- CVS Health has struck a deal with Apple to give temporary free access for the health giant's clients, customers and employees to Apple's new subscription fitness service.
- Beneficiaries enrolled in Aetna's commercial or CVS Caremark's prescription plans will be offered a free one-year subscription to the feature, called Apple Fitness+. A free two-month subscription will be offered to CVS Pharmacy ExtraCare members and all CVS Health employees after the service is launched, per Tuesday's release.
- The announcement coincided with Apple's unveiling of the subscription service, which offers virtual fitness classes. The tech giant on Tuesday also released the latest model of its Apple Watch, which includes a new blood oxygen level tracker.
Payers are increasingly trying to differentiate themselves to consumers by offering a host of nontraditional benefits, including wellness and fitness features. Following its almost $70 billion acquisition of Aetna almost two years ago, CVS has been trying to combine its extensive retail footprint with claims data for Aetna's more than 20 million members to cut costs.
Tuesday's announcement represents an expansion of CVS and Apple's ties. In 2016, 90% of participants in Aetna's employee wellness subsidy program reported positive health benefits from using an Apple Watch. Last May, Aetna launched an app for the Apple Watch called Attain, which combines wearables and claims data to let users set activity goals and other wellness milestones while earning rewards for healthy behavior.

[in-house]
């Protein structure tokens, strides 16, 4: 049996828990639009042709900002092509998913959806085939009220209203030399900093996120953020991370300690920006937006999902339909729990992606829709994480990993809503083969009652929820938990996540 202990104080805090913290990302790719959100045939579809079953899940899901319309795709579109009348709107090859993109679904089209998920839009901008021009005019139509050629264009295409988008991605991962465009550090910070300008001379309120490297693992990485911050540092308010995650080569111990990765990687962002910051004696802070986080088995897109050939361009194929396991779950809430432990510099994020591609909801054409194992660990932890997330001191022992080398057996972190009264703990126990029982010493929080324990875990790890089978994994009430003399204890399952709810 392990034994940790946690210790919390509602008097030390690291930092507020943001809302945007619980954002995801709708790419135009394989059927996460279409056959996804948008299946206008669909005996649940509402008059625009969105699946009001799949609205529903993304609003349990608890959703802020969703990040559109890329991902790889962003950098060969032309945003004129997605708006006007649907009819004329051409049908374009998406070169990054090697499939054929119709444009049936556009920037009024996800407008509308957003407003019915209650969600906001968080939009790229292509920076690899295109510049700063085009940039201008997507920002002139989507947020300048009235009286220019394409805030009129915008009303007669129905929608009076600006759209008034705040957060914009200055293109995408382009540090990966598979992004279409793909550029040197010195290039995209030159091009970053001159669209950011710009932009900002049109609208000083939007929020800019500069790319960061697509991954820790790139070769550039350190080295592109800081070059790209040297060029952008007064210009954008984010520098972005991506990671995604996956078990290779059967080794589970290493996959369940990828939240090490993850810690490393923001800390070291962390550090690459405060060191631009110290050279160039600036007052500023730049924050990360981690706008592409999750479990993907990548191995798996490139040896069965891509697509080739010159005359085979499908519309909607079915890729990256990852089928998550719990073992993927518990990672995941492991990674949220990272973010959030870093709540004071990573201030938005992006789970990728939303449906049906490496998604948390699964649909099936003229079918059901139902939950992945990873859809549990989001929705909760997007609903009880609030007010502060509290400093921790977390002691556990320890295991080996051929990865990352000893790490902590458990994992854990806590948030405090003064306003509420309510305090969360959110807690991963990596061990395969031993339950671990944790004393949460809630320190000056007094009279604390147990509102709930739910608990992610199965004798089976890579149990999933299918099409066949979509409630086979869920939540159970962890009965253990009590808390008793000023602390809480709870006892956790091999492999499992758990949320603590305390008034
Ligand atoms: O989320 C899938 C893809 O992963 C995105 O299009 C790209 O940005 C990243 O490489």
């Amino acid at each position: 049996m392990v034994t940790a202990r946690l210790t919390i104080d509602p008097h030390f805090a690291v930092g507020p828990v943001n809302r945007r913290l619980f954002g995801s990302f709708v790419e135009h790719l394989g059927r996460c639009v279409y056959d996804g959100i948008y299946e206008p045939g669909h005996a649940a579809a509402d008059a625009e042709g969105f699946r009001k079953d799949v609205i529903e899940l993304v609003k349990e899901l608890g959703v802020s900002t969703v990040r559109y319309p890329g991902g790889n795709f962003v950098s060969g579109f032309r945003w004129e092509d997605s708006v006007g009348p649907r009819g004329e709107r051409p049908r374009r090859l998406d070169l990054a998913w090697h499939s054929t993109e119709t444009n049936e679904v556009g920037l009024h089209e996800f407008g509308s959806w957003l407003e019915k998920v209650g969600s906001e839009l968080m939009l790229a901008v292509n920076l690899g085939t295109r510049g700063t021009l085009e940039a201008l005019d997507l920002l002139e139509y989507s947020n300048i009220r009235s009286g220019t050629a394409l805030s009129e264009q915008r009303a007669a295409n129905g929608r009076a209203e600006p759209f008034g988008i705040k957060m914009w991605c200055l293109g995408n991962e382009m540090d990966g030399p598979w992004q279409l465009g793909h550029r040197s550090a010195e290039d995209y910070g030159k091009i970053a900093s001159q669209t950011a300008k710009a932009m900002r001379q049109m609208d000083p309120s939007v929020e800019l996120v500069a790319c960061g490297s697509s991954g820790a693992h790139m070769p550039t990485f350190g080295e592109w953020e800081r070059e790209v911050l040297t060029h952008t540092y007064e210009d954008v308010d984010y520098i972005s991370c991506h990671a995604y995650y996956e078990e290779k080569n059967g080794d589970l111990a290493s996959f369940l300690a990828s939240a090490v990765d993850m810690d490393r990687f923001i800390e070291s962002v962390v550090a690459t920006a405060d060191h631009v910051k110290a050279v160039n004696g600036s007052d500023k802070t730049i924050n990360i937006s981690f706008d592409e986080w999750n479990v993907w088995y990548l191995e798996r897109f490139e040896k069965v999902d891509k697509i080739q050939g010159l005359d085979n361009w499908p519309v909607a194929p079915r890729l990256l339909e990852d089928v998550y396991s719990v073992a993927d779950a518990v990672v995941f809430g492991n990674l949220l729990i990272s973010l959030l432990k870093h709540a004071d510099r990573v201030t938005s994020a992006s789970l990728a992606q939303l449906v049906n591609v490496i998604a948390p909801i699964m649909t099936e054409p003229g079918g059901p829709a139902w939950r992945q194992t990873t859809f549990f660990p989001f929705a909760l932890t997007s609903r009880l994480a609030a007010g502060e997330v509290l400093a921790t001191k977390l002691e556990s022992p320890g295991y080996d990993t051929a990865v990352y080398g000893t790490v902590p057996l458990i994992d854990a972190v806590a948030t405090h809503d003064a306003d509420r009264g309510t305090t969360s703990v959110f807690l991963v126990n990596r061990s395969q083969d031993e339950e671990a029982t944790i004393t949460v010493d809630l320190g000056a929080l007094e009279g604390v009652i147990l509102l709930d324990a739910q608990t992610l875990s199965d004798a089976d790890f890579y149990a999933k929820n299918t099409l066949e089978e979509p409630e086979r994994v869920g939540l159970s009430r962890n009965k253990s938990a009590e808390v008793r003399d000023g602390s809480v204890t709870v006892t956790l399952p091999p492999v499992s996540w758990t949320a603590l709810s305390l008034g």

CVS' diversified book of business has kept it relatively stable, even amid the coronavirus emergency. It remains on track to open 1,500 HealthHUBs, locations devoting a fifth of floor space to health products and services, by the end of 2021, though CVS paused conversions of some stores in March.
The healthcare giant has converted 275 retail locations to HealthHUBs as of the end of August, CEO Larry Merlo said Tuesday morning at Morgan Stanley's annual healthcare conference.
Fitness+ is Apple's first workout capability for its smartwatches that will be tailored to each person using their fitness data. The subscription service will be available before the end of this year for $9.99 a month or $79.99 a year.
The product comes as wearables manufacturers increasingly try to hit the sweet spot between fitness tracking and broader health monitoring capabilities. Studies are mixed on whether wearables actually improve user health in the long term, but that hasn't stopped giants like Apple, Fitbit and Samsung from aggressively pursuing regulatory approvals for a host of health tracking features. On Monday, Fitbit received the FDA greenlight for a new electrocardiogram application on its newest line of watches.
Apple's latest device model, the Series 6 Apple Watch launched Tuesday, includes a new blood oxygen application that captures periodic background readings using infrared technology, competing with similar capabilities from Fitbit and Amazon Halo. The tool is aimed at helping users keep track of their cardiac and respiratory health.
Apple has partnered with the Seattle Flu Study, University of California Irvine and Anthem to develop research studies into how to prevent heart failure, better manage asthma and understand how minute changes in heart rate and blood oxygen might be early warning signs of disease, such as COVID-19. Fitbit is running a similar study.